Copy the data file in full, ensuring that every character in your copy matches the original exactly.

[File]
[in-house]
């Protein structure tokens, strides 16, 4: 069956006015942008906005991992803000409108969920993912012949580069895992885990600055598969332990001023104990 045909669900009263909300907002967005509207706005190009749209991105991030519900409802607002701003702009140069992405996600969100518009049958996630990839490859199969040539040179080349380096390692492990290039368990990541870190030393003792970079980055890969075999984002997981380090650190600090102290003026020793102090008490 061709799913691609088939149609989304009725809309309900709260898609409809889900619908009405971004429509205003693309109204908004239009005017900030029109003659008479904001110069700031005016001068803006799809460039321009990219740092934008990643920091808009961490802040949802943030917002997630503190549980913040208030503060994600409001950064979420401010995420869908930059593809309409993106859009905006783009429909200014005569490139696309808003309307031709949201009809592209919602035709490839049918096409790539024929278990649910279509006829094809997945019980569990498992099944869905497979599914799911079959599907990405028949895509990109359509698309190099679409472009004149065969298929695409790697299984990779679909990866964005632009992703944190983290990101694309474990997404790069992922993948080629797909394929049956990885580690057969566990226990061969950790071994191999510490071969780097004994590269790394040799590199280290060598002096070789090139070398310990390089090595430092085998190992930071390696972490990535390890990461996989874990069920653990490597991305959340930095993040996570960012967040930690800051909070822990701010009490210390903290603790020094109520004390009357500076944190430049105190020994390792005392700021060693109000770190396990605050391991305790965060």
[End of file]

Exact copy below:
[in-house]
């Protein structure tokens, strides 16, 4: 069956006015942008906005991992803000409108969920993912012949580069895992885990600055598969332990001023104990 045909669900009263909300907002967005509207706005190009749209991105991030519900409802607002701003702009140069992405996600969100518009049958996630990839490859199969040539040179080349380096390692492990290039368990990541870190030393003792970079980055890969075999984002997981380090650190600090102290003026020793102090008490 061709799913691609088939149609989304009725809309309900709260898609409809889900619908009405971004429509205003693309109204908004239009005017900030029109003659008479904001110069700031005016001068803006799809460039321009990219740092934008990643920091808009961490802040949802943030917002997630503190549980913040208030503060994600409001950064979420401010995420869908930059593809309409993106859009905006783009429909200014005569490139696309808003309307031709949201009809592209919602035709490839049918096409790539024929278990649910279509006829094809997945019980569990498992099944869905497979599914799911079959599907990405028949895509990109359509698309190099679409472009004149065969298929695409790697299984990779679909990866964005632009992703944190983290990101694309474990997404790069992922993948080629797909394929049956990885580690057969566990226990061969950790071994191999510490071969780097004994590269790394040799590199280290060598002096070789090139070398310990390089090595430092085998190992930071390696972490990535390890990461996989874990069920653990490597991305959340930095993040996570960012967040930690800051909070822990701010009490210390903290603790020094109520004390009357500076944190430049105190020994390792005392700021060693109000770190396990605050391991305790965060």